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Pitt Leads Formation of Pittsburgh Life Sciences Alliance

 

Woman in a lab coat looking into a microscope

The University of Pittsburgh announced today that it will spearhead the creation of the Pittsburgh Life Sciences Alliance (PLSA), a nonprofit, membership-based organization that will develop, promote and oversee a life sciences strategy to drive future regional growth.

The goal of PLSA, which is being launched with a $1.2 million grant to Pitt from the Richard King Mellon Foundation, is to develop a unified advocacy voice representing the range of public, private and not-for-profit entities in Pittsburgh’s life sciences corridor seeking to drive the next wave of health care innovation and growth. The robust research, clinical and commercial capabilities of entities across the region provide ample space for continued growth in the biotherapeutics sector, generating substantial new opportunities for business development, job creation and meaningful innovation.

Biotherapeutics is a promising new field that creates therapies using biologic methods such as the use of cell and gene therapies, recombinant DNA technology, blood components, proteins and other cells or tissues. Biotherapeutics can be programmed to target specific molecules within the body, which makes them highly effective against certain diseases and relatively easier to tolerate than other forms of treatment. These new biotherapies are part of the emerging specialty pharmacy market, which is expected to double over the next five years, generating annual revenue that will likely exceed $200 billion.

“The University of Pittsburgh is poised to lean on its deep bench of experts and deep-rooted partnerships to help fuel Western Pennsylvania’s next act as a growing—and then leading—life sciences hub,” said Chancellor Patrick Gallagher. “It’s a tremendous opportunity—one that the Richard King Mellon Foundation has helped move from an ambitious idea to an exciting reality.”

PLSA will leverage the significant investments in life sciences research by Pittsburgh’s universities, health care providers and private sector. It also will help to establish Pittsburgh as an internationally recognized leader in biotherapeutics research by attracting and fostering new industry, entrepreneurs and investment capital and creating an intersection among research, clinical and commercial environments. The organization’s professional staff will be charged with marketing our region to the international life sciences commercial sector and with developing advocacy and education programs for industry and educational institutions.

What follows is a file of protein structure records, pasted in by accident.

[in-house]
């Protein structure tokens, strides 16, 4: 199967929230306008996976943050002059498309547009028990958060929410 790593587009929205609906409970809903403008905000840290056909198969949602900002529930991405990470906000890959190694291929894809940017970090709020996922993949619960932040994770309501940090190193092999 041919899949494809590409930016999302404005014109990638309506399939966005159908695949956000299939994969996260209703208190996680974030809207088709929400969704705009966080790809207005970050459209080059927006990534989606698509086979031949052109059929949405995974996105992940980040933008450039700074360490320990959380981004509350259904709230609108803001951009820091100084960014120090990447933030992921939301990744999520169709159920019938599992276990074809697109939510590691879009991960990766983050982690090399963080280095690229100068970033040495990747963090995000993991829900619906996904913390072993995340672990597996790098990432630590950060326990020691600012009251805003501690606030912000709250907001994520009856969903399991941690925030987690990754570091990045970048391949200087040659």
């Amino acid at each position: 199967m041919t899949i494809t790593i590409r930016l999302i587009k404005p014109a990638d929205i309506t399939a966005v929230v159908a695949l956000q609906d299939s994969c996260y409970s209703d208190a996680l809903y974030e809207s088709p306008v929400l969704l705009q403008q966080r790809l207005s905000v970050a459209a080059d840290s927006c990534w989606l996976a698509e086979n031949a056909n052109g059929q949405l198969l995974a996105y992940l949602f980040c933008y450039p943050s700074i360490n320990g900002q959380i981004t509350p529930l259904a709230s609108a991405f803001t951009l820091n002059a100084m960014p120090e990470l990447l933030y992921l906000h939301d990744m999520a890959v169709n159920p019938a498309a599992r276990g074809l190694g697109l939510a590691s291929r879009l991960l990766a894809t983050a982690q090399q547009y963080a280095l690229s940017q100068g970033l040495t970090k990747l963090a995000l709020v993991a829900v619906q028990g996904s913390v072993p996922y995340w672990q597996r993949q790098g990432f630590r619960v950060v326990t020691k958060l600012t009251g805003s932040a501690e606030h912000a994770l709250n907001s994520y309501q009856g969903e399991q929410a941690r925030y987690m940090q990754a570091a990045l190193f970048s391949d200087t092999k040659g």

“The life sciences are one of the most important and promising sectors of the new economy, and Pittsburgh is well positioned to be one of its national and international leaders,” said Sam Reiman, director of the Richard King Mellon Foundation. “PLSA will anchor and champion our efforts to be that leader. It will help us to attract more resources and talent to the region. And, importantly, it will give us a platform for meaningful education and job training, so people in our region can compete successfully for the many great jobs this sector will continue to generate.”

“The Richard King Mellon Foundation grant enables us to take a critical first step in transforming the region’s life sciences innovation ecosystem,” said Senior Vice Chancellor for the Health Sciences Anantha Shekhar. “It’s a journey that the University of Pittsburgh—working in close collaboration with UPMC and other nonprofits, industry partners, public agencies and local communities—is both well positioned and proud to lead.”

Work is under way to recruit a PLSA implementation council to help guide these efforts, develop the organization’s mission and charter and hire a visionary leader for the organization. This council will be chaired by Gallagher and composed of regional life sciences leadership and stakeholders. Over time, additional council members will be recruited to reflect industry and community participation.